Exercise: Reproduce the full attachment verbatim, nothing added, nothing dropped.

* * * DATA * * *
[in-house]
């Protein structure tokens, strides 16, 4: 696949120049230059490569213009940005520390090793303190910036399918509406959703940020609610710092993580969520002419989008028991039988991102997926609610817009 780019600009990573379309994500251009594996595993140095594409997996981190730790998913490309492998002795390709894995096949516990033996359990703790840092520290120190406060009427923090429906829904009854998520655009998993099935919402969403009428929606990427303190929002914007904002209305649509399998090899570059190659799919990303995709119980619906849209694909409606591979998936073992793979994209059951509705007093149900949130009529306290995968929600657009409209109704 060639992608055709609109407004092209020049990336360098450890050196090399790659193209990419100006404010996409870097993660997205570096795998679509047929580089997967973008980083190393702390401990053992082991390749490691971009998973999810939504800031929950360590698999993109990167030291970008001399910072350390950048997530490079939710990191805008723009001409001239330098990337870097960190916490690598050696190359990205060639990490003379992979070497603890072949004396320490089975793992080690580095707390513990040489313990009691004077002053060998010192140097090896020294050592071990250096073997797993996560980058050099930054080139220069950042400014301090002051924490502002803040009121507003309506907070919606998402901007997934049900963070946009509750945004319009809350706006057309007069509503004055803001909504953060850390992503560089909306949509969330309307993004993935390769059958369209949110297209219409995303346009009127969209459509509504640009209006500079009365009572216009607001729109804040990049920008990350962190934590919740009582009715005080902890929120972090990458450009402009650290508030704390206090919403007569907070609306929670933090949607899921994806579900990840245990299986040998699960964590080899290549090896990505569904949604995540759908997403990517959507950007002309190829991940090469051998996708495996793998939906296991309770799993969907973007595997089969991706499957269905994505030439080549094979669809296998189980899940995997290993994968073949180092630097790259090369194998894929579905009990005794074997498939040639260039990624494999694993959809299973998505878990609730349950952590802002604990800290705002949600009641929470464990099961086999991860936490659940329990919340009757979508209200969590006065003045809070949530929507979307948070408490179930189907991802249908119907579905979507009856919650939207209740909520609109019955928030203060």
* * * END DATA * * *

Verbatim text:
[in-house]
């Protein structure tokens, strides 16, 4: 696949120049230059490569213009940005520390090793303190910036399918509406959703940020609610710092993580969520002419989008028991039988991102997926609610817009 780019600009990573379309994500251009594996595993140095594409997996981190730790998913490309492998002795390709894995096949516990033996359990703790840092520290120190406060009427923090429906829904009854998520655009998993099935919402969403009428929606990427303190929002914007904002209305649509399998090899570059190659799919990303995709119980619906849209694909409606591979998936073992793979994209059951509705007093149900949130009529306290995968929600657009409209109704 060639992608055709609109407004092209020049990336360098450890050196090399790659193209990419100006404010996409870097993660997205570096795998679509047929580089997967973008980083190393702390401990053992082991390749490691971009998973999810939504800031929950360590698999993109990167030291970008001399910072350390950048997530490079939710990191805008723009001409001239330098990337870097960190916490690598050696190359990205060639990490003379992979070497603890072949004396320490089975793992080690580095707390513990040489313990009691004077002053060998010192140097090896020294050592071990250096073997797993996560980058050099930054080139220069950042400014301090002051924490502002803040009121507003309506907070919606998402901007997934049900963070946009509750945004319009809350706006057309007069509503004055803001909504953060850390992503560089909306949509969330309307993004993935390769059958369209949110297209219409995303346009009127969209459509509504640009209006500079009365009572216009607001729109804040990049920008990350962190934590919740009582009715005080902890929120972090990458450009402009650290508030704390206090919403007569907070609306929670933090949607899921994806579900990840245990299986040998699960964590080899290549090896990505569904949604995540759908997403990517959507950007002309190829991940090469051998996708495996793998939906296991309770799993969907973007595997089969991706499957269905994505030439080549094979669809296998189980899940995997290993994968073949180092630097790259090369194998894929579905009990005794074997498939040639260039990624494999694993959809299973998505878990609730349950952590802002604990800290705002949600009641929470464990099961086999991860936490659940329990919340009757979508209200969590006065003045809070949530929507979307948070408490179930189907991802249908119907579905979507009856919650939207209740909520609109019955928030203060």